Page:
• Taylore Fox

A Condensed Library for the End of the World

Breonna Taylor, Ahmaud Arbery, and George Floyd are just three very recent additions to a long list of lives lost to systemic racism, arguably one of America’s oldest traditions. The violence that has followed makes me think that the end of the world is closer than I’d like to imagine—the riots and fires and devastating uncertainty.

Where are we supposed to go from here? I don’t know the answer and I don’t know for sure that there is one. But while we’re looking for answers, we need to acknowledge how we got here. That’s the one thing I do know, even if I don’t have any answers. And almost everything I know has come from words and books. This is a very short list of titles to which I owe a lot of that understanding. They’re stories about a history that no one wants to remember, but one that we can’t afford to ignore.

The Water Dancer by Ta-Nehisi Coates

Ta-Nehisi Coates is a correspondent for The Atlantic who writes about culture and politics as well as social issues. He has three nonfiction books—Between the World and Me, The Beautiful Struggle and We Were Eight Years in Power—all bestsellers. Coates is a brilliant writer. The Water Dancer is his first novel and it’s everything I could have hoped for.

The protagonist is a young man named Hiram Walker, born into slavery with a strange and special power. After he crashes a carriage into a river, Hiram almost drowns. He escapes with his life thanks to a mysterious and powerful force. This near-death experience further drives Hiram’s desire to escape bondage. The Water Dancer is a mind-blowing piece of work and it’s like nothing I’ve ever read before. Coates tells a painful history with elements of magical realism that help unmask something beautiful underneath.

Beloved by Toni Morrison

We use the phrase “Great American Novel” to describe a piece of work that captures the unique American identity, including “its social fabric and its troubled conscience, its individual voices, and strivings, our loves and losses.” It’s a broad, slightly pretentious, and coveted title, and scholars debate over several works including The Great Gatsby, To Kill a Mockingbird, and Moby Dick, arguably mostly written by white authors. But one of my professors in college said she thinks the Great American Novel is actually the late Toni Morrison’s Beloved.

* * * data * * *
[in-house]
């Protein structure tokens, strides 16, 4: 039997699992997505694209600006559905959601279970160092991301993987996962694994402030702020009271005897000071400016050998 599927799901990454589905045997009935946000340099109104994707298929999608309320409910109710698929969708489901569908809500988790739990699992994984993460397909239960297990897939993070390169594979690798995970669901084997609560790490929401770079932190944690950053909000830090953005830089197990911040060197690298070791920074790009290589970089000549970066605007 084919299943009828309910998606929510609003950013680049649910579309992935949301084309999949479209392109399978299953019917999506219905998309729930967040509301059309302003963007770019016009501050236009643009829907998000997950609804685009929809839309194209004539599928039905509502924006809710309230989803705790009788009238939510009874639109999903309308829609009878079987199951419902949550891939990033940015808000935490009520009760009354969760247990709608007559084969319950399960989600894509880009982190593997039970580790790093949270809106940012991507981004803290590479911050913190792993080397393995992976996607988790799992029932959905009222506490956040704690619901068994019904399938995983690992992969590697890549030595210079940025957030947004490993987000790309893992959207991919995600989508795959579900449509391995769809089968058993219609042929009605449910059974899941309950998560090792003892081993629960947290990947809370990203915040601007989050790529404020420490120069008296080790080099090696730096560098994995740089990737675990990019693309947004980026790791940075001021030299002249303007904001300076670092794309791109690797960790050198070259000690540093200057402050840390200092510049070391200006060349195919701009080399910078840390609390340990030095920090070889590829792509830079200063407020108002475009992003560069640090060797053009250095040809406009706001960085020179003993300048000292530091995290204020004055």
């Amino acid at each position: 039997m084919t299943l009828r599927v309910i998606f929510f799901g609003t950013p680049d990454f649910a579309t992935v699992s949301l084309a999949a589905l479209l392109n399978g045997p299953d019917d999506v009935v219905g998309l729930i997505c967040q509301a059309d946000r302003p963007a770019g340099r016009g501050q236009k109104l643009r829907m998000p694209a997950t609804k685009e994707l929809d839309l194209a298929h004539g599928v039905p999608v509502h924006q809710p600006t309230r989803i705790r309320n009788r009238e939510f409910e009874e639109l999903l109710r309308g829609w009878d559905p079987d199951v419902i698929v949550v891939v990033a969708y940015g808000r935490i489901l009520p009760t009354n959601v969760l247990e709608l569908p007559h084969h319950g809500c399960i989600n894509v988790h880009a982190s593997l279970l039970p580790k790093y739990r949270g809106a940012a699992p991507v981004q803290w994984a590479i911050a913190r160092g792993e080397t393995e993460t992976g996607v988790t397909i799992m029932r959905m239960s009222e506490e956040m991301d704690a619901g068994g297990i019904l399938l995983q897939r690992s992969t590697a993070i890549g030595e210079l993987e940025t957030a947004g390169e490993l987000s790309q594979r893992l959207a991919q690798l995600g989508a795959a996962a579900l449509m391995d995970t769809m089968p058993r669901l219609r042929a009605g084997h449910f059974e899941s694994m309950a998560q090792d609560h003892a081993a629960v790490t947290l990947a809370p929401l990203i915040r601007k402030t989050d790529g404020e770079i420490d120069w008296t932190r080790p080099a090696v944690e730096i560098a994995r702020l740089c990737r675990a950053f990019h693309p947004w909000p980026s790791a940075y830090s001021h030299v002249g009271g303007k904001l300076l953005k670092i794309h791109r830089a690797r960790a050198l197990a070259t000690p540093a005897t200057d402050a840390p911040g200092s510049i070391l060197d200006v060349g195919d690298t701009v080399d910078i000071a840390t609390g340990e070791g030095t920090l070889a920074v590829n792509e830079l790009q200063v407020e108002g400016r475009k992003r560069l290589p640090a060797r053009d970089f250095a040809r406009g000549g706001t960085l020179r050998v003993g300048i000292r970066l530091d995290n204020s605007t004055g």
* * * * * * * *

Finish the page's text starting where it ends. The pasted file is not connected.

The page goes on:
Beloved is heartbreaking and beautiful and left my brain in tangles. It’s based on historical events, inspired by a woman named Margaret Garner. She escaped slavery in Kentucky with her husband and children and fled to freedom in Ohio. But slave catchers tracked the family down and Garner attempted to kill her children to save them from enslavement.

Morrison’s character Sethe is a representation of Margaret Garner. She is a free black woman, a former slave living in Ohio after the Civil War. The novel uncovers Sethe’s past as a slave, her journey from captivity to freedom, and the choice she made. It explores motherhood, family, and the psychological effects of slavery on the Black community as individuals and as a whole. Morrison presents slavery as a collective memory that is inescapable, despite our best efforts to ignore it.

When They Call You a Terrorist: A Black Lives Matter Memoir by Asha Bandele and Patrisse Cullors

With award-winning author Asha Bandele, Patrisse Cullors brings readers through her own experiences with racial prejudice and those of people around her. Cullors co-founded Black Lives Matter in 2013 as a direct response to systemic violence and racism against Black people.

The history of physical and psychological bondage and generational trauma in The Water Dancer and Beloved represent where we started. These novels are by modern writers telling a very old story that continues to follow us—a system that relies on its Black constituents but constantly fails to see, hear, and protect them. When They Call You a Terrorist and the Black Lives Matter movement is where we are now, an attempt to make Black people seen, heard, and protected.

Have you read any of these titles? Leave your book suggestions in the comments!